How does media influence our society?

 Crowd outside The New York Times building follows the progress of the Jack Dempsey–Georges Carpentier fight in 1921.

How does media influence our society? In the film ‘A Face in the Crowd’, exaggeration is a technique employed in its storytelling, not gratuitously, but to show how the creation of a cult of personality through the media is able to distort the public’s ability to make political choices.

The film serves a warning to the audience about the power of media.

Established in three ways. Firstly, it shows how a cult of personality is developed through the media, then it shows its far-reaching impacts, ultimately highlighting how this poses a harm to the public’s ability to make political decisions.

Exaggeration is first employed to show how a cult of personality is developed. In the film, stereotypes are used to demonstrate how the media takes advantage of such stereotypes to appeal to the masses. The film frames Rhodes as the all-American man, as seen in the casting of Andy Griffith in the lead role.

Griffith’s exterior fits this idea of the all-American man:
Muscular, tanned, with a dimpled smile and his trade-mark Southern drawl.
Photo of Andy Griffith as Sheriff Andy Taylor and Don Knotts as Deputy Barney Fife from the premiere of The Andy Griffith Show.

In 1957, this was the typical idea of an American man, especially with the historical context of the Civil Rights Movement, when racial anxiety meant a need to reinforce that the all-American man is white. There is also an emphasis of his strength and stature, with his muscular frame suggesting a working-class man. The use of costume reinforces this, with him donning button downs more typical of the everyday man as opposed to stylish suits worn by the upper-class and seen in catalogues. This feeds into the stereotype of the everyday American man.

Rhodes creates an image of relatability that begins the creation of the cult of personality. Exaggeration also shows how a cult of personality forms using media and big spectacle. This is because ‘the mass media have been consistently responsive to the national appetite for personality’ (Strunksy, 1956). Furthermore, as more individuals draw into Rhodes’ charisma, the media becomes increasingly powerful in reinforcing Rhodes’ appeal. Television gives him more airtime because of his popularity, in turn enabling him to continue broadening his consumer base. With this comes a greater ability to sway public opinion, as more people listen to his opinions and increasingly large crowds follow what he says. Media and influence continue to reinforce each other, and attach to a single, larger than life individual, leading to the growth of the cult of personality.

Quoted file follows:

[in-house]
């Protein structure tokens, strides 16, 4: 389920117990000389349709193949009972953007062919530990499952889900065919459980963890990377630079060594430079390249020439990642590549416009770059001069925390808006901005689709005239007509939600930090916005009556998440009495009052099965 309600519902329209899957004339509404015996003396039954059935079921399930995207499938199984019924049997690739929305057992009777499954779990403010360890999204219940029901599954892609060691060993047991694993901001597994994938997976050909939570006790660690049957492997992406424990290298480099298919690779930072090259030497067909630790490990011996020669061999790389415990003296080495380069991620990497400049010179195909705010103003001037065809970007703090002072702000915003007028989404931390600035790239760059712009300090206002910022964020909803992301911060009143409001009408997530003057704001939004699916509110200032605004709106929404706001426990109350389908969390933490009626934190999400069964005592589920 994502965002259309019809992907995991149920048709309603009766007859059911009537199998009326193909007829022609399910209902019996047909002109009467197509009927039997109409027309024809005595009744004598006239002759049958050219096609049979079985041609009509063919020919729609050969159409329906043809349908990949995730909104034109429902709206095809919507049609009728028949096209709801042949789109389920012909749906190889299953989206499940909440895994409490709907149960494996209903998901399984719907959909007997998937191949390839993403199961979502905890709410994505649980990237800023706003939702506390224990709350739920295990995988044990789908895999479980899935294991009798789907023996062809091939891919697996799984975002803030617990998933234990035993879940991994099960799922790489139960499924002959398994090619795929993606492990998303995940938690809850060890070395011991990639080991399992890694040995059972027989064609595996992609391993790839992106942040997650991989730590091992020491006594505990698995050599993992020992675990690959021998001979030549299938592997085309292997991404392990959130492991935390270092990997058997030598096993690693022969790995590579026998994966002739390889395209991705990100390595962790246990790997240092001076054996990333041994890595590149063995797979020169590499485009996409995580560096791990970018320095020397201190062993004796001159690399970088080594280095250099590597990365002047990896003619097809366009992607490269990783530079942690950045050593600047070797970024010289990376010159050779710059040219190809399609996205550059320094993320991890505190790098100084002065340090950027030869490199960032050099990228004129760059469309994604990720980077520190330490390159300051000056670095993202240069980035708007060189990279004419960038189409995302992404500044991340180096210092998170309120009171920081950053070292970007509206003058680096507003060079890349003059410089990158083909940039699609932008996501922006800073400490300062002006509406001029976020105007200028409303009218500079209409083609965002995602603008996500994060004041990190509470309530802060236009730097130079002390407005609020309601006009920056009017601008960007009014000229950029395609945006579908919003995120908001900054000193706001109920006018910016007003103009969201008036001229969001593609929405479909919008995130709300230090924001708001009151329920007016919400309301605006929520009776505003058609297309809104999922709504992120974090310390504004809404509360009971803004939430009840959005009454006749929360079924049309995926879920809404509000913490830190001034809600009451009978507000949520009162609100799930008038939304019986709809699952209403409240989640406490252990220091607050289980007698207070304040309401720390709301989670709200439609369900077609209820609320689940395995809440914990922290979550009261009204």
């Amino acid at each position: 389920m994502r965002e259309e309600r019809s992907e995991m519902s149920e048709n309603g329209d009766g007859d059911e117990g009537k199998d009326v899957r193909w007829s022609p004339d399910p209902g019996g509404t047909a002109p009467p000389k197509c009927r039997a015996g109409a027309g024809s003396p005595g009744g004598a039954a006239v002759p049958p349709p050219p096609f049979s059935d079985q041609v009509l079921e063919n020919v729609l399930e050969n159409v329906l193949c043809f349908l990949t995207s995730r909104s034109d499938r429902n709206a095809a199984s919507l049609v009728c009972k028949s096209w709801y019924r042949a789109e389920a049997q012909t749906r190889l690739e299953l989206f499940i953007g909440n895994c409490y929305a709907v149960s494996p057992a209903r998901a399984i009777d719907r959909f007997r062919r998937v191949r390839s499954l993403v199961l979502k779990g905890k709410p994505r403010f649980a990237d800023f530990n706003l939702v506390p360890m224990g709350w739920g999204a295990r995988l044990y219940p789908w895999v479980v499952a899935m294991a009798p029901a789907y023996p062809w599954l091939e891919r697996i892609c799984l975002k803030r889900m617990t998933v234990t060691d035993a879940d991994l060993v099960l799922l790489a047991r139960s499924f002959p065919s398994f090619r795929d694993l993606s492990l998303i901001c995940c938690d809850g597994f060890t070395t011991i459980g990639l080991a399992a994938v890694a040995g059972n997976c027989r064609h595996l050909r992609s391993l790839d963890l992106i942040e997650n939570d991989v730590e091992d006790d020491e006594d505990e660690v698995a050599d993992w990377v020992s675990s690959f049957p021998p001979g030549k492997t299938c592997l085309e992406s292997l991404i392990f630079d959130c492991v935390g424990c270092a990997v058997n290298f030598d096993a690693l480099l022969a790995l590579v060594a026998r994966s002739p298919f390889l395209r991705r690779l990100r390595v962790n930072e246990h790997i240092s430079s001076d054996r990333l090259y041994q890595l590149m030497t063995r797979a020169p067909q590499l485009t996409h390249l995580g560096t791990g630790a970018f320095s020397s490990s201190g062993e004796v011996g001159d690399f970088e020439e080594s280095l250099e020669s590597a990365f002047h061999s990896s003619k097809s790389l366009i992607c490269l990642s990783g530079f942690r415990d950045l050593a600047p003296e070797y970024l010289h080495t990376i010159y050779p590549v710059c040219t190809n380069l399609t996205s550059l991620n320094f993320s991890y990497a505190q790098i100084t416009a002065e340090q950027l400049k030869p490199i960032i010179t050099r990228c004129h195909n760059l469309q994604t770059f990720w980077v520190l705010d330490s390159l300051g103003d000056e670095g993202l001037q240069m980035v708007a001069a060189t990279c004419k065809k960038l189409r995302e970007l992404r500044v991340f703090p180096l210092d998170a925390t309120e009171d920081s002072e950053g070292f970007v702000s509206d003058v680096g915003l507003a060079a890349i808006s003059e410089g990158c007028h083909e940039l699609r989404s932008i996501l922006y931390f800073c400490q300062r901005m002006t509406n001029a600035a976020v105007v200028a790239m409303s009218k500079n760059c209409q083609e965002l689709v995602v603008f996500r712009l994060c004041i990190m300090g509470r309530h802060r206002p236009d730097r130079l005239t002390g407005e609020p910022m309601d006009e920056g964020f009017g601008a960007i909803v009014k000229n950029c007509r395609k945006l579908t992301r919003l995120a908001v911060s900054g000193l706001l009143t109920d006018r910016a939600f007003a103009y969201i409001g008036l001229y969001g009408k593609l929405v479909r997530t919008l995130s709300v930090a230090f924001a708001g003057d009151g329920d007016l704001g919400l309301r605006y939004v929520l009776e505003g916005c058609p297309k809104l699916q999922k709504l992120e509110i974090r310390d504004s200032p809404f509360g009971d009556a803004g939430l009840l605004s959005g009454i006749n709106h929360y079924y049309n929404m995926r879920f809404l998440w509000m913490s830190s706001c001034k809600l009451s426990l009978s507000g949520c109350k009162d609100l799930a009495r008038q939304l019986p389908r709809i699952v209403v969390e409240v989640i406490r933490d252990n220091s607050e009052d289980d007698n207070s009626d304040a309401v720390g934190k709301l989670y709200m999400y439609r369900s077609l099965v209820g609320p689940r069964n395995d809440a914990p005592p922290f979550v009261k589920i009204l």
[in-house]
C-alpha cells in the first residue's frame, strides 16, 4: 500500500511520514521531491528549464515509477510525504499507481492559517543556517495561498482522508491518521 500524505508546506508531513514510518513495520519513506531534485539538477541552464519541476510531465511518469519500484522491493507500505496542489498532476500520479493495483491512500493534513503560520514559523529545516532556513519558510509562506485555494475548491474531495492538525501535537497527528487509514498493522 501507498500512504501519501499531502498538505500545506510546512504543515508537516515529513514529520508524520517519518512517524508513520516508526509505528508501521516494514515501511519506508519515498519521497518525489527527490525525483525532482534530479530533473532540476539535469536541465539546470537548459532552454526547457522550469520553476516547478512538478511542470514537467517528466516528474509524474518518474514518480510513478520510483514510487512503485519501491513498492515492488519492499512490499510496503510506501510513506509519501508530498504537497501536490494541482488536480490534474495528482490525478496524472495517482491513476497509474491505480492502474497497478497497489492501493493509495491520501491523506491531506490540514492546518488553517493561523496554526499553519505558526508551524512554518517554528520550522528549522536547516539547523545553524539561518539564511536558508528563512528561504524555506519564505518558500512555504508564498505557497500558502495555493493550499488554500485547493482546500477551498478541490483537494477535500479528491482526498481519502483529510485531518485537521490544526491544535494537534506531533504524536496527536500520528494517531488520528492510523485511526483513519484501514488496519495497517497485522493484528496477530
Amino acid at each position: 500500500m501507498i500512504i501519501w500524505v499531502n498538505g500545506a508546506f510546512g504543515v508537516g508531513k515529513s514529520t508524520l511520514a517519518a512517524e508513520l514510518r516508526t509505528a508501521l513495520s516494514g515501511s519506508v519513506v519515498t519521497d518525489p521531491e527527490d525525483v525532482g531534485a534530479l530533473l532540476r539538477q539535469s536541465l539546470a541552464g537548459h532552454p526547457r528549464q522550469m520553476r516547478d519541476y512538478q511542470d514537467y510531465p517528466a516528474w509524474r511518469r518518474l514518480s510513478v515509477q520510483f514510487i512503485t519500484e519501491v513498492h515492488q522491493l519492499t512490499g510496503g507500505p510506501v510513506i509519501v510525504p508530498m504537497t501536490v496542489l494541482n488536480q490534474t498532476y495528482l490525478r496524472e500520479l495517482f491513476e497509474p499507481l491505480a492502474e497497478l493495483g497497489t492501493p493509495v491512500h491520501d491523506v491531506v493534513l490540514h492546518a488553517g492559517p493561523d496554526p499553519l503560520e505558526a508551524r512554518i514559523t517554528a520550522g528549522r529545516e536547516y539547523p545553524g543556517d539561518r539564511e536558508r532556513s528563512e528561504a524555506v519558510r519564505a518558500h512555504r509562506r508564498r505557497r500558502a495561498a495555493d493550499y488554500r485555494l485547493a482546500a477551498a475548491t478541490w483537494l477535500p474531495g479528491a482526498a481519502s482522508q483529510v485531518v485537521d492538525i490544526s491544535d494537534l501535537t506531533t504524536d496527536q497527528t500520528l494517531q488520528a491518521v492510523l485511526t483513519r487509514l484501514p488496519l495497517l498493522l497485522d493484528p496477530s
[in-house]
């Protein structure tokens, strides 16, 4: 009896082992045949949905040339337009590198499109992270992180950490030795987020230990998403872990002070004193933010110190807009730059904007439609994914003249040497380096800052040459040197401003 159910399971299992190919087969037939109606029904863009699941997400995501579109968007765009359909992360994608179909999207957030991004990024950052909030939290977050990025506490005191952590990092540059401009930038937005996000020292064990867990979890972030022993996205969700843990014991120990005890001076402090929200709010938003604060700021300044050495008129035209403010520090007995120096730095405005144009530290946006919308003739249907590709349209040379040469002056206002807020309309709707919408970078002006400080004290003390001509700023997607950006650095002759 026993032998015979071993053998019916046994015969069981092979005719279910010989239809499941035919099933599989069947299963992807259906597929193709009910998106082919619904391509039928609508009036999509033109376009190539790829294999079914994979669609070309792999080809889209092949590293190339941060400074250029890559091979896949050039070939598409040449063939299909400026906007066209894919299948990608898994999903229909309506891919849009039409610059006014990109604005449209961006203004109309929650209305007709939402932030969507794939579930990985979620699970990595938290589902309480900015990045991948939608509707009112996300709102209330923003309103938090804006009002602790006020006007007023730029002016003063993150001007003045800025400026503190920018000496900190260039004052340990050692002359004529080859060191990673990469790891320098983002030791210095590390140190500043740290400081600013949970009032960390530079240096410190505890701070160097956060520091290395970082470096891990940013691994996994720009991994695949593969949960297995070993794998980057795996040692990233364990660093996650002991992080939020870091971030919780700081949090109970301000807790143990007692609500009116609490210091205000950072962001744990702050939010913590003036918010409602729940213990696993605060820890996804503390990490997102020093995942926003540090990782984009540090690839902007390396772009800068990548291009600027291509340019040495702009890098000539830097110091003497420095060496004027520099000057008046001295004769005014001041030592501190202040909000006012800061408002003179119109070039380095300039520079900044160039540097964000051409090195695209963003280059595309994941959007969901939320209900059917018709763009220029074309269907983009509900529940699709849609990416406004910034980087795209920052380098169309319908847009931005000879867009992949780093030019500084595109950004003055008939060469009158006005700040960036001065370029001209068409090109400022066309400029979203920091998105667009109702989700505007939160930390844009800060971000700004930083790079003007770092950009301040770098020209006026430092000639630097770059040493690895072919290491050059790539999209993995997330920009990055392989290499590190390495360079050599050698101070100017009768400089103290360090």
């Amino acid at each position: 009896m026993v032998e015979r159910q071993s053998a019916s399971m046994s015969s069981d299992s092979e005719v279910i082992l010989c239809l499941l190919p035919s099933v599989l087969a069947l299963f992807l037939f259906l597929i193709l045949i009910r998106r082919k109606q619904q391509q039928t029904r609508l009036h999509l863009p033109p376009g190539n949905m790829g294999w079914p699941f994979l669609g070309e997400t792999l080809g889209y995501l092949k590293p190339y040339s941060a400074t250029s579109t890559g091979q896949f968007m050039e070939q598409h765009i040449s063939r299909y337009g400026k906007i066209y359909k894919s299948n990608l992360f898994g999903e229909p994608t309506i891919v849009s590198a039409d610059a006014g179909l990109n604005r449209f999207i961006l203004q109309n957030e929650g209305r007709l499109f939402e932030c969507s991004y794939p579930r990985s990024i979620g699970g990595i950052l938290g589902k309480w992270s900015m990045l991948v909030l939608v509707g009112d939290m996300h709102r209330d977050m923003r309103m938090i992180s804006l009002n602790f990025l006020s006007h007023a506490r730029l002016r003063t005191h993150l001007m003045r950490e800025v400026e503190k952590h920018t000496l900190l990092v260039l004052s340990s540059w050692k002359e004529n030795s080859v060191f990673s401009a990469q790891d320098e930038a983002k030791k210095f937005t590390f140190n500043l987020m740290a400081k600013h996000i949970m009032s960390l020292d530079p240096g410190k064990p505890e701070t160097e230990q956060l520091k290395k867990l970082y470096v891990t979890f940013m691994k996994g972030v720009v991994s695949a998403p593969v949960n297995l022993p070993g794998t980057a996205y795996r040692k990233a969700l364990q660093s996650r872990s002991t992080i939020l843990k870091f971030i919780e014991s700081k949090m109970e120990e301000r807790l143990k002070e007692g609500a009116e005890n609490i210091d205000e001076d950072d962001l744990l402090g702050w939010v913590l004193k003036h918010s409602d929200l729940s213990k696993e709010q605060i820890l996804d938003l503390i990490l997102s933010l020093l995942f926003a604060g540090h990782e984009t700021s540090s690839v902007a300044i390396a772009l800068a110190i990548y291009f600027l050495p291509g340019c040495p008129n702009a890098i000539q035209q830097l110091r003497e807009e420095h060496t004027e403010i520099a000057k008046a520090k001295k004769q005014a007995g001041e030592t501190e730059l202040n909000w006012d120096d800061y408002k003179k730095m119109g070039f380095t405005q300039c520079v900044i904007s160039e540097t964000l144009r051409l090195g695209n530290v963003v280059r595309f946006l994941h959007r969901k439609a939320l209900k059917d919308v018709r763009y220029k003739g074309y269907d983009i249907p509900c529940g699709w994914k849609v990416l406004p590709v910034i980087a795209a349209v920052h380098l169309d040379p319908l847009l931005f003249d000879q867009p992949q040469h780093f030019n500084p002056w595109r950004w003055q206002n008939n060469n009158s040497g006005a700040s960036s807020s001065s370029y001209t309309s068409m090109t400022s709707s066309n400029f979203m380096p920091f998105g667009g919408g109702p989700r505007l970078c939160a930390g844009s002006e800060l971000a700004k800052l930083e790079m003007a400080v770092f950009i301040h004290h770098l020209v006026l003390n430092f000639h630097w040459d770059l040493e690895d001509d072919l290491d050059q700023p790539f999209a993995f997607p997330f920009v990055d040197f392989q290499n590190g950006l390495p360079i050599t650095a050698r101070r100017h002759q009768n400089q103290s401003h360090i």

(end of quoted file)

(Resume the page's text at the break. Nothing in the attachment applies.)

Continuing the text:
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Exaggeration demonstrates the excessive reach of cults of personality and the power of the media in creating this ‘cult’. The constant throngs of people who react to Rhodes highlight this extent: the sheer number of people who respond to Rhodes’ call about dogs sent to the mayoral candidate, the children in the swimming pool and the thousands of people who run out to see Rhodes at the baton twirling competition.

Moreover, the use of exaggeration here provides a visual representation of the reach of Rhodes’ influence. It is a physical manifestation of the ratings that he constantly talks about, overwhelming the audience’s senses and demonstrating how pervasive influence can be. Often, it is easy to forget the reach of media because it is one-way discourse. Even today, with social media, numbers and statistics alone do not show how extensive its proliferation is.

Exaggeration therefore visually highlights the extent of its reach. 

The film then goes on to show how the cult of personality can distort the political decisions of the public. The use of exaggeration here is meant to demonstrate just how absurd this distortion can be. We see this when Rhodes makes a remark and says on the radio, “You know, back in my little old town of Riddle, the way we elect fellas to office is: we try to figure out which fella can best be spared from useful labor […]. If you got any mutts around you wanna get rid of, why don’t you take them over to [the mayoral candidate’s] place to see if he can handle the job.”

In response, we are presented with a scene of hundreds of dogs and people crowding around and flocking the mayoral candidate’s house. Despite how outlandish Rhodes’ suggestion sounds, his listeners continue to mindlessly follow his rhetoric. Rhodes disrupts electoral processes by encouraging the public to test local politicians in ridiculous ways.

We only see the disruptive extent of this later in the film. When Rhodes manufactures an entirely new on-screen personality for Senator Worthington Fuller.

The Senator becomes a caricature:

Rhodes gives Worthington the nickname, ‘Curly’, despite being bald, and he changes Worthington’s image to make Worthington more sellable to the American public, even if it is not an accurate representation of who he is. Rhodes makes up stories about him and Worthington, suggesting that Worthington said:

“The family that prays together, stays together.”

He does this to make Worthington seem like the kind of man who stands for traditional family values and religion, using his own cult of personality to create another. In addition, the effect of this is that it misinforms voters through the creation of a false public persona.